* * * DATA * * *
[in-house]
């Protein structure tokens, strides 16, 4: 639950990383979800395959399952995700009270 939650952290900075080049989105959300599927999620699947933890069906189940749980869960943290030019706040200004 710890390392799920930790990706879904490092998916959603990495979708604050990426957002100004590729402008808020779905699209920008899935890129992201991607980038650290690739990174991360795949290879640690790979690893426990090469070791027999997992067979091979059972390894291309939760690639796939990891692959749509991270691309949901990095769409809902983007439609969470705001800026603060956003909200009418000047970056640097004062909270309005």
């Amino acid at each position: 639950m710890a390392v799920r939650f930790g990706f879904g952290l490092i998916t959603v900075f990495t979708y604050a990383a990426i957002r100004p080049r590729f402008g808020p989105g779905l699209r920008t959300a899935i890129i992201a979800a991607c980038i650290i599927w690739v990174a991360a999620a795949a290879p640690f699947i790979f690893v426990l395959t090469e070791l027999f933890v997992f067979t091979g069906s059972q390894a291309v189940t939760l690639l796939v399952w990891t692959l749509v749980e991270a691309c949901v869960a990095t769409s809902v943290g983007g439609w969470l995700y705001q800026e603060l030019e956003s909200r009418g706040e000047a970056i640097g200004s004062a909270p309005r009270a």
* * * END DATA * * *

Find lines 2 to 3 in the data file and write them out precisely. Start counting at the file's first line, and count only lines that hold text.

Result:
């Protein structure tokens, strides 16, 4: 639950990383979800395959399952995700009270 939650952290900075080049989105959300599927999620699947933890069906189940749980869960943290030019706040200004 710890390392799920930790990706879904490092998916959603990495979708604050990426957002100004590729402008808020779905699209920008899935890129992201991607980038650290690739990174991360795949290879640690790979690893426990090469070791027999997992067979091979059972390894291309939760690639796939990891692959749509991270691309949901990095769409809902983007439609969470705001800026603060956003909200009418000047970056640097004062909270309005």
């Amino acid at each position: 639950m710890a390392v799920r939650f930790g990706f879904g952290l490092i998916t959603v900075f990495t979708y604050a990383a990426i957002r100004p080049r590729f402008g808020p989105g779905l699209r920008t959300a899935i890129i992201a979800a991607c980038i650290i599927w690739v990174a991360a999620a795949a290879p640690f699947i790979f690893v426990l395959t090469e070791l027999f933890v997992f067979t091979g069906s059972q390894a291309v189940t939760l690639l796939v399952w990891t692959l749509v749980e991270a691309c949901v869960a990095t769409s809902v943290g983007g439609w969470l995700y705001q800026e603060l030019e956003s909200r009418g706040e000047a970056i640097g200004s004062a909270p309005r009270a």